The first-person pronoun is omitted for the sake of nonchalance, I suppose, but the absence of punctuation is perplexing. Is the allusion to Wright particularly significant or merely an autobiographical detail? Is the reference to “carbon monoxide” grim “banter,” or is it a personal admission meant to unnerve? Poems should never give away all their secrets, and Richardson’s writing, stylishly elliptical, makes a virtue of elusiveness. At times it hints at a world hors texte, suggesting in one breath that poetry could be a form of coded autobiography, and in the next refusing the pretence of transparency that characterized the confessional poetry of the late 1950s and after. Friends, relations, events, and intuitions are introduced in detail, and then whisked away as the poems move on to their next subjects, creating an aesthetics of restlessness and perseverance. “Can’t get dead if you keep going,” Richardson writes in “This Year’s Going to Be Different,” “so I’ll go until there’s nothing left to go to” (15).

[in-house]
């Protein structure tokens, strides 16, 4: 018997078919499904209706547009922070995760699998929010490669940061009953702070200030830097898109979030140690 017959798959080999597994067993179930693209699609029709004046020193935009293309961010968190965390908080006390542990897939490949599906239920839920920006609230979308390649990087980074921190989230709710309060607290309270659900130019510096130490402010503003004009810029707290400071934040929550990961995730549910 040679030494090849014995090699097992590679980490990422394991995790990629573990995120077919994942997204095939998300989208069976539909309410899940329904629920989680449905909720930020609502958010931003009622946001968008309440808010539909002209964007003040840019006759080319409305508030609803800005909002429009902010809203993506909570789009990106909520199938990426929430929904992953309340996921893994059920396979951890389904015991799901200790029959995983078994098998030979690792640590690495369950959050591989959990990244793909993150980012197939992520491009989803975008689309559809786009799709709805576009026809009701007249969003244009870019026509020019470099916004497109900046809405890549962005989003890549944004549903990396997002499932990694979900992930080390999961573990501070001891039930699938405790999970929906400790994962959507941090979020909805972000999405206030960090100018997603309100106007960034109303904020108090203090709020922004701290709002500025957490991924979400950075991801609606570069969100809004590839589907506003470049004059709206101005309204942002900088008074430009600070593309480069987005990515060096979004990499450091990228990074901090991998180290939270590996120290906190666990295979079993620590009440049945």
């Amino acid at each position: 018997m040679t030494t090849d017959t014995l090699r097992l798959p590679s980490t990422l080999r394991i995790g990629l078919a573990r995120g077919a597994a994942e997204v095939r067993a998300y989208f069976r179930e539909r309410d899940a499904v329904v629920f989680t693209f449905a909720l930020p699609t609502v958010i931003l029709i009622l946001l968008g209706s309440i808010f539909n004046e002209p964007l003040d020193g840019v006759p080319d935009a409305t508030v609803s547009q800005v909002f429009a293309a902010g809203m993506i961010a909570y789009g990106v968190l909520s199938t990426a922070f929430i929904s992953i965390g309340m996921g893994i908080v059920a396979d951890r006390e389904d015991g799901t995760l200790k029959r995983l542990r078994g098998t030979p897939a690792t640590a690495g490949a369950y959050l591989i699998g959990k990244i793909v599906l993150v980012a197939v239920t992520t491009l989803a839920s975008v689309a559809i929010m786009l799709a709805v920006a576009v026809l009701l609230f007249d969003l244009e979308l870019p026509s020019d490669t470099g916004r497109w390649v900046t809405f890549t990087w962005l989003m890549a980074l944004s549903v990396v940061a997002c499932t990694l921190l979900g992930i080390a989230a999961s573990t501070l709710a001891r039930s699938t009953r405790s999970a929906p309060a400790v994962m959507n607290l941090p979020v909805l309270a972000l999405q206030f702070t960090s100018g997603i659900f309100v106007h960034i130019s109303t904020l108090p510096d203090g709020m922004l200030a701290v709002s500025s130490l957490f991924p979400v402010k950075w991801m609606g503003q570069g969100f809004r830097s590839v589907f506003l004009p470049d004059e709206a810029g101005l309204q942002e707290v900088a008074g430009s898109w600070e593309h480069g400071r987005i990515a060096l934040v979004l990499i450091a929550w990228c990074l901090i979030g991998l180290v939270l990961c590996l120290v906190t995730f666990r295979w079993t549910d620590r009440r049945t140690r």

Allusions, illusions. The nod to Dante’s Inferno in the title of Richard Sanger’s Dark Woods—“Nel mezzo del cammin di nostra vita / mi ritrovai per una selva oscura” (4)—suggests a preoccupation with middle age, and with the desire for clear-sightedness that comes with advancing years.[2] Sanger (b. 1960) is not nearly so young as Ritland and Richardson, but Dark Woods, his first book of poetry since Calling Home (2002), gives the appealing impression of being both old and new. In the fourth poem, “Dark Woods,” he brings the theme of reckoning into the light: “Halfway through my life, I find myself / in the dark” (15). Family holidays, a teeming mailbox, shopping for pears: his topics are unpretentious. (Bourgeois? Sure.) His language, however, veers toward the musical. “The Family Car” begins with a sing-song epigraph from Thomas Hardy’s “During Wind and Rain”: “Ah, no, the years, oh!” (61). Sanger’s poem dwells on mortality, but its style borders on the genial chime and patter of nursery rhymes. “Down their carved names the rain-drop ploughs,” Hardy wrote to conclude his poem (132). Sanger likewise understands that death awaits us all, and after death, oblivion, but his poems are tender and often funny. Sometimes arch, sometimes bemused, he is a humane observer of daily life. Knowing that death can at best be postponed, he writes in the mode of carpe diem. “The Inbox” is a brilliant sequence of eight sonnets. The first is composed of threadbare phrases and images—“worker bees,” “downtown hives,” “early bird,” “face the music”—but Sanger embeds in the poem details and ironies that redeem hackneyed phrases and “shrill homilies” (43). After thirteen clever but maundering lines, the lustful last one, monosyllabic except for the startling adjective, gets to the point of putting off the day’s work: “Yes, and this paw on your vacillating hip” (43). As a lyric type, the aubade is eminently conventional, but Sanger makes dawn’s beeping and clunking arrival newly memorable. Throughout Dark Woods, his cleverness and verbal mischief enliven traditional forms.